Choosing a Business Structure

Posted on by Prapti

You will need to classify how your business will be legally recognized since this will weigh heavily on your

eligibility to secure grants, business loans or attract investors.

Take the time to explore the different types of business structures and choose the one that will best suit

your company’s needs. Since changing your legal business structure is both time consuming and costly it

is best to plan for the future and consider your company’s long term goals.

Although you are not required to hire an attorney to prepare or file any of the paperwork, it is

recommended that you consult with a tax professional to establish which legal structure is best for you.

The most common types of ownership in the United States are:

• Sole Proprietorship – This is the least costly and simplest legal business structure. As the owner,

you will file all your profit and loss reports on your personal income tax return. In a sole proprietorship

you can also create any name you wish to do business under (Doing Business As/DBA).

• General Partnership – Just like in a sole proprietorship, owners are not required to file anything

with the state in order to form their entity. The partnership is legally owned by two or more people who

share the company’s losses and profits. Since each partner is liable for the business, debts can be

collected from whichever partner seems to be the easiest to collect from. All particulars of responsibility

with regards to the business must be outlined and clearly detailed in the Partnership Agreement.

• Limited Partnership – Although similar to a general partnership, a limited partnership allows for

partners to own a portion of your business without direct participation in daily operations. These are

commonly known as “silent partners” and allows for part ownership without taking on any liabilities of

the business. However, a limited partnership must have a general partner who assumes all the

business’s liabilities.

• Limited Liability Partnership (LLP) – The limited liability partnership is mainly used by accounting

firms and law firms and is subject to states that have a limited shield law. Since laws governing LLP

partnerships vary widely from state to state, it is recommended that you check with your particular

Secretary of State for specific state regulations. LLP’s are governed by the same tax laws as a partnership

but include liability limits of all the business’s partners similar to an LLC (Limited Liability Company).

• “C” Corporations and “S” Corporations     7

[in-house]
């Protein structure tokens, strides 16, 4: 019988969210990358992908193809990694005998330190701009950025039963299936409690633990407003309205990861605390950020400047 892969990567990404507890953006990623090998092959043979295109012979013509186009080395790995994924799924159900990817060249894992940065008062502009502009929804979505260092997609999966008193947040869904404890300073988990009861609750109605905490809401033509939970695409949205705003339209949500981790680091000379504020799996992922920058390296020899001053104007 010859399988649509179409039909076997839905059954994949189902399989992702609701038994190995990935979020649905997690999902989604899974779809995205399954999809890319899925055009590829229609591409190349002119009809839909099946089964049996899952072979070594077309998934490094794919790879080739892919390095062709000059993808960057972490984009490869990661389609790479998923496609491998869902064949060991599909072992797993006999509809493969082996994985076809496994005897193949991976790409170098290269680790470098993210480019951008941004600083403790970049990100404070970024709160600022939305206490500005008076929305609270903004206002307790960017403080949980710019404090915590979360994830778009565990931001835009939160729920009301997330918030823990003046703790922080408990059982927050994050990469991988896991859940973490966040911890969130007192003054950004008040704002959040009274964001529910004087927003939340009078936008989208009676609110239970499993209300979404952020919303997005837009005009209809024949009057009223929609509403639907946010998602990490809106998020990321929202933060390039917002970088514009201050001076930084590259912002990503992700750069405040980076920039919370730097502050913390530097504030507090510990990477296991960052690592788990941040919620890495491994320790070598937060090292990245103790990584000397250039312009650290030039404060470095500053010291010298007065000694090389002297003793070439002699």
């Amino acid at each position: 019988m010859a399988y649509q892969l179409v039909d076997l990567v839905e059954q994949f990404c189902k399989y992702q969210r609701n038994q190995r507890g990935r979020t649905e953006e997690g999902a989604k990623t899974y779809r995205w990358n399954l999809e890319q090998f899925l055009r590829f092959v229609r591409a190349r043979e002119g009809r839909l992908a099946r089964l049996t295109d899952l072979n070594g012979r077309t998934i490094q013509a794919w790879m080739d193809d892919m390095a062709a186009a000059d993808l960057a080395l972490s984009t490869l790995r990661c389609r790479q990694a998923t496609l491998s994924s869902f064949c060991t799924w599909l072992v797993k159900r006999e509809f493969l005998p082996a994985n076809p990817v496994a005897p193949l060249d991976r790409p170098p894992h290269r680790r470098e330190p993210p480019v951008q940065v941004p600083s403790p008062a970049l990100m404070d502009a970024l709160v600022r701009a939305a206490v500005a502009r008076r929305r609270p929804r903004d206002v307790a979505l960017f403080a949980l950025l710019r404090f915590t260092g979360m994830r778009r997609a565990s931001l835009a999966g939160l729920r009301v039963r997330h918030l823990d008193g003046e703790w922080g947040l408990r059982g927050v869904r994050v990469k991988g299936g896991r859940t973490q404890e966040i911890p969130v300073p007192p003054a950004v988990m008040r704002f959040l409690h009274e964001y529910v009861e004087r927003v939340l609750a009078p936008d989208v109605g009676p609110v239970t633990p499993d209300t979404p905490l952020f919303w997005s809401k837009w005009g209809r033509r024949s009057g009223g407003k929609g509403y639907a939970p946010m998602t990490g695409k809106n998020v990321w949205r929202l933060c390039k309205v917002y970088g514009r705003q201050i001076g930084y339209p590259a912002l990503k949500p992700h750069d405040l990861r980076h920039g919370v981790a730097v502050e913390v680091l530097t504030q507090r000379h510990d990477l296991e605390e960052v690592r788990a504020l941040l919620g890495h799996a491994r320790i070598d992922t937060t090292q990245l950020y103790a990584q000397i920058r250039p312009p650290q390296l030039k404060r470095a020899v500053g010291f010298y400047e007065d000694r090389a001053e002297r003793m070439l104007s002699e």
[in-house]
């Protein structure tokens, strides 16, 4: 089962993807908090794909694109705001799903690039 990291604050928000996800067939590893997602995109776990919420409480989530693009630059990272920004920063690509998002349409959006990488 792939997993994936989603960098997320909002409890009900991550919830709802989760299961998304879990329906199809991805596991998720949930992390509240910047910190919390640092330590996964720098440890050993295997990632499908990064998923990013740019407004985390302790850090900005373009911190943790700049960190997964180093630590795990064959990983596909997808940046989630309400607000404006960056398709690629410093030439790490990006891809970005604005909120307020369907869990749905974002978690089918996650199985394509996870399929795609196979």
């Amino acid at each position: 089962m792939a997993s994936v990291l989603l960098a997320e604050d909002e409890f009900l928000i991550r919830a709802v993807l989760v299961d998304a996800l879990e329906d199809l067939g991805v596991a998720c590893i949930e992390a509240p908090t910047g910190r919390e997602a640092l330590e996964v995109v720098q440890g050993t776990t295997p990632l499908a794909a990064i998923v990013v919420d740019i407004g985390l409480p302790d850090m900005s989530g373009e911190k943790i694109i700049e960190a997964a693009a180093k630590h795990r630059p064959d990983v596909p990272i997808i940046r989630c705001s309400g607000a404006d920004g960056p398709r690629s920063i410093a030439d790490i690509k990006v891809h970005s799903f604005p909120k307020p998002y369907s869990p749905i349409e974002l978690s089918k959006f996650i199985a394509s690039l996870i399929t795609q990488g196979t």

o A standard “C” Corporation does not link the business’s profits or losses to the

individual tax returns of the owners but may require payment of certain annual fees or state

franchise taxes. The tax implications of “C” Corporations can be quite complex and therefore a

tax professional should be consulted before a company decides to incorporate.

o Once a business has completed the corporation process, the stockholders can file the

appropriate paperwork with the IRS to receive their “S” Corporation standing. As in a

partnership, the owners must file the profits and losses of the corporation in their federal tax

returns according to a percentage of their stock ownership. This corporation category is often

best for a small business in which most of its shareholders are directly involved with the daily

activities of the business and are employed by the corporation.

Additionally, the majority of the income in an “S” Corporation is dispersed to the shareholders on an

annual basis.

• Limited Liability Company (LLC) – Just as in a corporation, officers, owners and directors are

protected from the company’s liabilities. However it is common to pay a franchise tax which differs for

each state. Since an LLC is relatively low in cost to create and provides flexibility, this structure is gaining

immense popularity with small businesses. Rather than through stock ownership, it is through the LLC

Articles of Organization that determine profit and loss disbursements, member voting power and

percentage of ownership. An LLC Company may also elect to be taxed as either an “S” corporation or a

“C” corporation.

• Nonprofit Corporation – Almost any type of business can be a non‐profit corporation. Although

non‐profit companies can have employees that receive salaries, there are technically no owners and all

profits are reinvested into the corporation to continue its work. Since there are numerous regulations

governing nonprofits, setting one up does have its challenges, however many people whose  objective is

for a social vision rather than huge profits choose this structure and simply draw a salary as an employee

of the corporation.

• Professional Limited Liability Company (PLLC), Professional Association (PA), Professional

Corporation (PC) – Certain professions such as physicians, engineers, lawyers, architects, etc. have entity

forms that require special licensing regulations and are subject to malpractice liability. It is necessary to

check with your local Secretary of State as it is generally required to have all formation paperwork and

documents approved by your state licensing body prior to being filed.

Take some time to find out about the details of each business structure. The following sites will provide

helpful information on each type of business outlined above.

Choose your Business Structure

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